Department of Defense adds more resources to Asia-Pacific region
ASIA-PACIFIC REGION — As the Chinese government and others continue to make claims in the South China Sea, the Department of Defense and it’s Asia-Pacific allies have begun to strengthen defenses in the region.
Earlier this week Defense Secretary Ash Carter met with representatives of several nations to discuss the rebalance of assets in the region, which includes the addition of the USS Ronald Reagan, the only U.S. aircraft carrier based overseas in Yokosuka, Japan.
During the meeting Carter discussed the two main issues creating tensions between the U.S. and China, the creation of artificial islands in the South China Sea and “disagreements in cyberspace.”
In the meeting Carter called for all parties to halt claims and militarization activities in the region but stated the United States will continue to fly and operate in the region within the limits of international law.
“We urge all claimants to permanently halt land reclamation, stop the construction of new facilities and cease further militarization of disputed maritime features,” Carter said.
Carter added that President Barack Obama will be visiting the region in the coming weeks and Carter himself accepted an invitation to meet with President Xi Jingping in the spring.
President Obama and Chinese President Jingping reached an agreement to work together to investigate “cyber incidents” and refrain from conducting state sponsored theft of intellectual property, according to Carter.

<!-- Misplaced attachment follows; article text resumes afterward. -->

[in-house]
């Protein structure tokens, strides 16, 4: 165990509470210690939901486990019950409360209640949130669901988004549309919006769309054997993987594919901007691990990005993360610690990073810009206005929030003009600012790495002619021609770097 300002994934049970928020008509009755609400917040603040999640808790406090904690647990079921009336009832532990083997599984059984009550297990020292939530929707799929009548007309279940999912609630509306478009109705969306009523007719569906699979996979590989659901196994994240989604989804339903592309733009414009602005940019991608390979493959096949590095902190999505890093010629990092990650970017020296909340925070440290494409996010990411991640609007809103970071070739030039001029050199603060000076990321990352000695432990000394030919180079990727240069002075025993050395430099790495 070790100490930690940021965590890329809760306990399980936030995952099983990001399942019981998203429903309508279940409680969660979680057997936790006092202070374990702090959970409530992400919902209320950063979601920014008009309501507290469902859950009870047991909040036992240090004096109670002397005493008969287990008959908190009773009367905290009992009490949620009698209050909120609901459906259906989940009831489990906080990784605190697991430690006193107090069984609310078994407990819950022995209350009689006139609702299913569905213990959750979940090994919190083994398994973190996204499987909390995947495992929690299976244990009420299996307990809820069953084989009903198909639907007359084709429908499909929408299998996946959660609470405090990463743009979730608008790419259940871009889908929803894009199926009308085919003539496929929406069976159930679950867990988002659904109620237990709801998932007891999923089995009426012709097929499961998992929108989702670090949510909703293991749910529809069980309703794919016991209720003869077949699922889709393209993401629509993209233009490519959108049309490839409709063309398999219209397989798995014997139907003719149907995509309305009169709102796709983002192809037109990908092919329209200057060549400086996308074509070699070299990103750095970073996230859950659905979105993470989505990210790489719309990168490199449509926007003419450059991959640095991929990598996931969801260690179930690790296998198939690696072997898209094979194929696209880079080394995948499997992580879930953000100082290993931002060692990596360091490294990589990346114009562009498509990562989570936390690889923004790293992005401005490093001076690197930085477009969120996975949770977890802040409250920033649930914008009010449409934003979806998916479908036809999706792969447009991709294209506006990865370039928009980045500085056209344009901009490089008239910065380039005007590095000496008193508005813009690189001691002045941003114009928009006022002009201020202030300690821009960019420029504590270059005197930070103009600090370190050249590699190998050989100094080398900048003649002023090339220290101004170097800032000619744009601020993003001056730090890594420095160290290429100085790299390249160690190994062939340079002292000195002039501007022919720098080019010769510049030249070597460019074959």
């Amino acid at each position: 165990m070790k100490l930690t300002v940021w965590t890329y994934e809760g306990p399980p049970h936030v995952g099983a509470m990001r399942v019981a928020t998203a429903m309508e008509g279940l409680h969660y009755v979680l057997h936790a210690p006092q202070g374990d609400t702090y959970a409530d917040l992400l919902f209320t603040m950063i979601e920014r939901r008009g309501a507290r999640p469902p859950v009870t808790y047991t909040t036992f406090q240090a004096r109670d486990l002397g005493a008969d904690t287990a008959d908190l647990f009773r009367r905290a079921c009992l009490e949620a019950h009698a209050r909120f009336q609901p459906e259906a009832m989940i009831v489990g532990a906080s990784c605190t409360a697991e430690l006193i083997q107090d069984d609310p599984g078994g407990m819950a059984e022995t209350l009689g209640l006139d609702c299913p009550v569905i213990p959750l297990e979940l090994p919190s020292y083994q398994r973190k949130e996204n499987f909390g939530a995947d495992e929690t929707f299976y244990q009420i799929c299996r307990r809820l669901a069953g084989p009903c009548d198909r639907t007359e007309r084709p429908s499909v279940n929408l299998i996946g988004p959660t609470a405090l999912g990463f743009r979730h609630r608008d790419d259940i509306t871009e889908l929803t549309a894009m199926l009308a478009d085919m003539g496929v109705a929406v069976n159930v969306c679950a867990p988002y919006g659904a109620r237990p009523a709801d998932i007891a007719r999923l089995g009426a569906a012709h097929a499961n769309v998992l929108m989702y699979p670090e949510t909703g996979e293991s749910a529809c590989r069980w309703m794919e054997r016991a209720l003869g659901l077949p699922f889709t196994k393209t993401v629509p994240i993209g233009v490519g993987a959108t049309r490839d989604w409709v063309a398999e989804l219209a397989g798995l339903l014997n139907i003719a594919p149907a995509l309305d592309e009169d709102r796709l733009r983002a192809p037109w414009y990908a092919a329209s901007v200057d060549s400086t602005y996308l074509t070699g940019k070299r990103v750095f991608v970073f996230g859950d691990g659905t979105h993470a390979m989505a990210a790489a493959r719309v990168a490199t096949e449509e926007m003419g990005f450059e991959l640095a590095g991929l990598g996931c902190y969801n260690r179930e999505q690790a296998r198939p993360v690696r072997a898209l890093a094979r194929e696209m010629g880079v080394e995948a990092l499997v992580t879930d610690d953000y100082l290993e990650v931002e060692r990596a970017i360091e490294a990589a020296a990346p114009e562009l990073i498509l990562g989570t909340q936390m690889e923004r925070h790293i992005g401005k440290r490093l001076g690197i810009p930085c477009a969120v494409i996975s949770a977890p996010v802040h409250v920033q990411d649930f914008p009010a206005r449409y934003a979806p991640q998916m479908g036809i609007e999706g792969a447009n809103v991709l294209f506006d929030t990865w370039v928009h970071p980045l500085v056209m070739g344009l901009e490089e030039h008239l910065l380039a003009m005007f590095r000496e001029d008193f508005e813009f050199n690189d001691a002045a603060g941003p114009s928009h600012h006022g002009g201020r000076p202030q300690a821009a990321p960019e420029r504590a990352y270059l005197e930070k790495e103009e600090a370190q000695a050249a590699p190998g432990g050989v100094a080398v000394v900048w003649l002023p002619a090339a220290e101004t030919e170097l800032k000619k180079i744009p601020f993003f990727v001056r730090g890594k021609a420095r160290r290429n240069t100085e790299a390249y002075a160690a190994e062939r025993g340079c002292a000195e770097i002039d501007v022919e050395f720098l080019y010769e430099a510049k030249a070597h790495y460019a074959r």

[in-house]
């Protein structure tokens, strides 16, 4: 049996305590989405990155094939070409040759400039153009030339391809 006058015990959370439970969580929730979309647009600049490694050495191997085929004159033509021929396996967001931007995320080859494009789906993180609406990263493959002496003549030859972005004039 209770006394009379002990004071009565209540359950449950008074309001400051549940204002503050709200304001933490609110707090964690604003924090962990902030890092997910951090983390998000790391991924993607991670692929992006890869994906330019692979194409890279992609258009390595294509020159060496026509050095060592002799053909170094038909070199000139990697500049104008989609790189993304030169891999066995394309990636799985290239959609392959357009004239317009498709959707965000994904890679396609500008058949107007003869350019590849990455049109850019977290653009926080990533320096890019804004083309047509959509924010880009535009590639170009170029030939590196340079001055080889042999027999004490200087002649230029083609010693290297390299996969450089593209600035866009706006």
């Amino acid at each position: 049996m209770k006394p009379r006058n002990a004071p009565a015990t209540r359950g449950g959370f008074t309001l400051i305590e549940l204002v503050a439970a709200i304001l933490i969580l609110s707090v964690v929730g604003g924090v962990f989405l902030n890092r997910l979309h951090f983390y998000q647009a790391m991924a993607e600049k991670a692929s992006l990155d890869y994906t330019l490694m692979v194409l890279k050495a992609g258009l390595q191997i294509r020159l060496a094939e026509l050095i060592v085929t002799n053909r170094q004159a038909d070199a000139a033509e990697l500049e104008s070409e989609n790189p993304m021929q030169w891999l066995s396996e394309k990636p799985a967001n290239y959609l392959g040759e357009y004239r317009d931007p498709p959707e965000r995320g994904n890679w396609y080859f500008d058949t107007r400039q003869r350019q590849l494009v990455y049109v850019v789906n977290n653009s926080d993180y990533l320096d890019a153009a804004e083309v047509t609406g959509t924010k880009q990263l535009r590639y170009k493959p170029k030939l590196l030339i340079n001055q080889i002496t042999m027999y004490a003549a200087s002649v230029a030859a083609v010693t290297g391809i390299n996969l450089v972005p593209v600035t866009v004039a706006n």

In addition to the aircraft carrier, the Pacific theater will be gaining new ballistic missile defense capabilities, F-35s, amphibious transport as well as an increase in land, sea and air exercises.
Marine Corps Gen. Joseph F. Dunford Jr. spoke about the rebalance and addressed concerns about U.S. presence in Europe as some countries have been concerned about Russian aggression.
“I don’t think it’s a question of ‘Did we cut too much in Europe?’” Dunford said regarding deterrence and defense capabilities in Europe.
“I think it’s a question of, ‘Given the current security situation in Europe, is the deterrent that we have in place and the posture that we have to respond if deterrence fails, is it adequate?’ It’s a fair question to ask and I think we ought to be asking it all the time,” Dunford said.
Dunford also spoke about recent developments in Syria, specifically the recent addition of U.S. Special Forces in the region authorized by President Obama.
“Is this enough in Syria? No, not in and of itself,” Dunford said. “That is not what it was intended to be. It’s additive to our effort. It is consistent with the campaign strategy.”
The Special Forces added are part of the coalition campaign against ISIL known as Operation Inherent Resolve.
As of September 15, 2015, the total cost of Operation Inherent Resolve is $4 billion and the average daily cost is $10 million. The U.S. has conducted 6,164 of the 7,871 airstrikes conducted in Syria and Iraq.